II. AN EMINENTLY RELIGIOUS MAN WILL NOT HESITATE TO INDICATE AND JUSTIFY HIS IMPRESSIONS . The clear, truthful eyes of the shepherd youth saw the world through a Divine medium, and, with all the sincerity of goodness and force of deep conviction, he was not afraid to let it be known that he differed from others. " Who is this Philistine?" He defy the "armies of the living God!" The fire burned; he could not but speak. To him it was a most abhorrent thought that any one could dare to assert his strength against God. It is obvious that David reduced. the whole situation to a question of first principles. He remembered who the Philistine was in the sight of God, and what the meaning of Israel's existence in the great purpose of redemption. The fear of Israel he referred to loss of faith in the people's mission to the world, and in God as the perfecter of that mission. Illustrations of the same course are elsewhere found. True religious enlightenment must express itself in some form. The holy cannot look on life and be silent. Our Saviour's words and deeds were largely the expression of the effect of man's condition upon his nature. It is especially important to remember this reference to first principles in their application to—
1 . The sorrows and woes of mankind through sin. We cannot solve the mystery of evil, but can fall back on the primary truth that God is good and wise, and therefore his government in the end will be justified.
2 . The prevalent habits of the world. We must not fail to trace them to radical alienation from God, and apply the only radical cure, renewal of nature by the Spirit of God.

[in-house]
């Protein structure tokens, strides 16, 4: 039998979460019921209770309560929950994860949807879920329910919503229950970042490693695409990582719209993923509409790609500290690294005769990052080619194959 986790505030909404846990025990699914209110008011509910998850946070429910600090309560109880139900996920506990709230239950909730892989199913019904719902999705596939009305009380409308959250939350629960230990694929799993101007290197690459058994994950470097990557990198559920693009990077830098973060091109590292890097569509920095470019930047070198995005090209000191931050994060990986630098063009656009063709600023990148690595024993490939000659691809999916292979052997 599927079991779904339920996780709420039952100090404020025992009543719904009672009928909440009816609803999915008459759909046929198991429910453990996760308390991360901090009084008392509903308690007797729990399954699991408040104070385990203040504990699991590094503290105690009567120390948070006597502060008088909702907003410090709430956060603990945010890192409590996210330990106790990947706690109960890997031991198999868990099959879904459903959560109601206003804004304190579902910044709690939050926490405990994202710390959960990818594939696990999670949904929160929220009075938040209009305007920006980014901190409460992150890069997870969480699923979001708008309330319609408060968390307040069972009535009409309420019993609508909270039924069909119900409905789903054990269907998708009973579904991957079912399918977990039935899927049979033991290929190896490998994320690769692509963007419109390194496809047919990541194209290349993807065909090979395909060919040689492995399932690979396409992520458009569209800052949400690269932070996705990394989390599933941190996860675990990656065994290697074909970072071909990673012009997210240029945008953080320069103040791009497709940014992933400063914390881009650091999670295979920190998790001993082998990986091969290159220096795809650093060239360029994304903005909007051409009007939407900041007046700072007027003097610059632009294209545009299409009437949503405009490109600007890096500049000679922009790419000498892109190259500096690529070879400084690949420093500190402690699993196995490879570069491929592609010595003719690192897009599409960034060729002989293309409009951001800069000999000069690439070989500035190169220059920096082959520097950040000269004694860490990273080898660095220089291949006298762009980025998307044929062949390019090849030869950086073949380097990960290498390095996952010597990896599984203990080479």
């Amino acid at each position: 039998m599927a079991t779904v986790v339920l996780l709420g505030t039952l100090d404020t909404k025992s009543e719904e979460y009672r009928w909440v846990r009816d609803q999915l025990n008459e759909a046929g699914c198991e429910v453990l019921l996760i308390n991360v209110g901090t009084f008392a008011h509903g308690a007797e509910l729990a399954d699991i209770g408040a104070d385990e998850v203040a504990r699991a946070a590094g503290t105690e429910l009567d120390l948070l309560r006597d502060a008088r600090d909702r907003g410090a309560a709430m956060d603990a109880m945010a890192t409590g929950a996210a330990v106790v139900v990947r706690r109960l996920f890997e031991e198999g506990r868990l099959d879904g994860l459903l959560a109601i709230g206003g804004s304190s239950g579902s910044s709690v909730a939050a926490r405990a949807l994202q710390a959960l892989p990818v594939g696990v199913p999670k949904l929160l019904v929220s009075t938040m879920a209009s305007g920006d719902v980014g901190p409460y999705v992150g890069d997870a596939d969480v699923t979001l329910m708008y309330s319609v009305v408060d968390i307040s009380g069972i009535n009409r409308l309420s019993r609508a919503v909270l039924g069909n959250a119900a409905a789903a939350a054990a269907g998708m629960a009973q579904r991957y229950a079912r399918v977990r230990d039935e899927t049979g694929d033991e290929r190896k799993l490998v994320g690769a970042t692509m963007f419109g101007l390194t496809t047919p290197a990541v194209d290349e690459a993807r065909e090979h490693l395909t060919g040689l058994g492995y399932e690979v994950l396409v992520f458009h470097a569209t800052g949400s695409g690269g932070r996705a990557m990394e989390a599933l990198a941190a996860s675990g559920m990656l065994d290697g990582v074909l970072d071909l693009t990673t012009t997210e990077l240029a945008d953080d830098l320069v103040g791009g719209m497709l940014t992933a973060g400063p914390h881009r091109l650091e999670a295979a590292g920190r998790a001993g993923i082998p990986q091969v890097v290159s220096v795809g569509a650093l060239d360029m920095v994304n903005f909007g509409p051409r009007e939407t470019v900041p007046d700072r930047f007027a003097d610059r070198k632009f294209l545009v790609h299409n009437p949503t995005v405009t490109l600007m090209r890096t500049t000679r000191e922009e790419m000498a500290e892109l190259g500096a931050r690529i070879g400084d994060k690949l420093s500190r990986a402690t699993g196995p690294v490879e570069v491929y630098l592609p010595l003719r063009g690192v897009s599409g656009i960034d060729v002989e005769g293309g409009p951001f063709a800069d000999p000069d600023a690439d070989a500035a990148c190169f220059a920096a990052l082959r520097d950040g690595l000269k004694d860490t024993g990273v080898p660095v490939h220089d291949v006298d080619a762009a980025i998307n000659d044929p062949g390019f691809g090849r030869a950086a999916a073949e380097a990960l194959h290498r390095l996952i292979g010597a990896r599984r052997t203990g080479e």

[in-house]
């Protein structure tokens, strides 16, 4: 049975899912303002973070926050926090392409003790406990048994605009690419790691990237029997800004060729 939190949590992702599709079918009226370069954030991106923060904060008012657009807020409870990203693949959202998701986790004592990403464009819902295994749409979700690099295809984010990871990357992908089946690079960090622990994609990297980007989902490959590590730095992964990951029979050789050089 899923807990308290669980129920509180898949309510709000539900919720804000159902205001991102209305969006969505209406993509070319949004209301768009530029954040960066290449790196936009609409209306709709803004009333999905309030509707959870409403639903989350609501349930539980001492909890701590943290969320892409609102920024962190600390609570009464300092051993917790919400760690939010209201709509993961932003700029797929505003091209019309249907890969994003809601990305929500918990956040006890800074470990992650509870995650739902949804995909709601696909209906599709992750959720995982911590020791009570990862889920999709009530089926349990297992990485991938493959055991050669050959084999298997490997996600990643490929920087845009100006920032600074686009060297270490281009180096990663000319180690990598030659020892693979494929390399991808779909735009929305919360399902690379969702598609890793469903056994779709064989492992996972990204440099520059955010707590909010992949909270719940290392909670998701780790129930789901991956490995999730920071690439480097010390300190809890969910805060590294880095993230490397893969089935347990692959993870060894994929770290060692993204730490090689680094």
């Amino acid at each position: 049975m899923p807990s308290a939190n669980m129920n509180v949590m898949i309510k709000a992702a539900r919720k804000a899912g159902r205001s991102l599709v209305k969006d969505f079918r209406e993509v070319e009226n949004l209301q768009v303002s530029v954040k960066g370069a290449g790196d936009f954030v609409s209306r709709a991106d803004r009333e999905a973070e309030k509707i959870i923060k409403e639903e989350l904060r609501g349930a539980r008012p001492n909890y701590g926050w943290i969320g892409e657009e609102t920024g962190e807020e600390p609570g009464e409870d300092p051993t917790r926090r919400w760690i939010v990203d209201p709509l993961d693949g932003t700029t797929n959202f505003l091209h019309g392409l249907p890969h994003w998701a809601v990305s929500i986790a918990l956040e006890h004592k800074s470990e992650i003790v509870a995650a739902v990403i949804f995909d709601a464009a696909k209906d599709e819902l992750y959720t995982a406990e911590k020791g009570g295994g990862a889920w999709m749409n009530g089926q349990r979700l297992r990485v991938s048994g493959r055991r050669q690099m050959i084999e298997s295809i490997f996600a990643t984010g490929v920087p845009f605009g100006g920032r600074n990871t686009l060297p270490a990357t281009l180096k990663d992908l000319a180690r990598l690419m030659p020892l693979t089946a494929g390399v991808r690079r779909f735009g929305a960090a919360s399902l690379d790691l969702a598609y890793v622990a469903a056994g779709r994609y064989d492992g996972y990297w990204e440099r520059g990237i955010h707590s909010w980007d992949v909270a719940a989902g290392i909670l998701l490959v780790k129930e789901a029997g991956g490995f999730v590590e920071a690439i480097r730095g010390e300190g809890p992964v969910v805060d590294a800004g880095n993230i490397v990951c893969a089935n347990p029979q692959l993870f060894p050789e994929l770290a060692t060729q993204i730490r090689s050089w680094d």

3 . The obstacles in the way of Christ's triumph. They are real as facts, but we must justify our faith in their removal by indicating their essentially transitory character in contrast with the "everlasting strength" of our God.
III. A RELIGIOUS MAN IN GIVING EFFECT TO HIS IMPRESSIONS MAY BE MISREPRESENTED . David's pure mind was charged with vanity and idle curiosity ( 1 Samuel 17:28 ). The accusation was the more painful in coming from a brother. Jealousy creates a jaundiced medium through which the holiest and most beautiful things appear hideous. A greater than David was also reviled, and his most holy and blessed words and deeds associated with the most wicked of origins ( Mark 3:22 ; John 10:20 ). Pliny and Tacitus, judicious men of the world, could not appreciate the opinions and motives of the early Christians. Even now strong faith in God, and belief that all obstacles to the progress of Christianity will give way because essentially human, is regarded as fanaticism. Even among some professed believers in Christ those are held to be too sanguine who feel sure that the most formidable of modem giants is as nothing before the mighty power which somehow will sweep it away. Be it so; time will show.
General lessons : —
1 . Clearness of vision on religious matters, and indirectly on all, is a result of superior devoutness of spirit.
2 . 'We never need fear being singular when sustained by a clear conscience and the approval of God.
3 . The earnest convictions and simple faith of one man may, in the providence of God, work a revolution in popular thought.
4 . We give value to our religious convictions when they are indicated with candour and are sustained by simplicity and purity of life.
5 . A love of detraction and petty fault finding, while it does not really injure the devoted who are its object, debases those who indulge in them.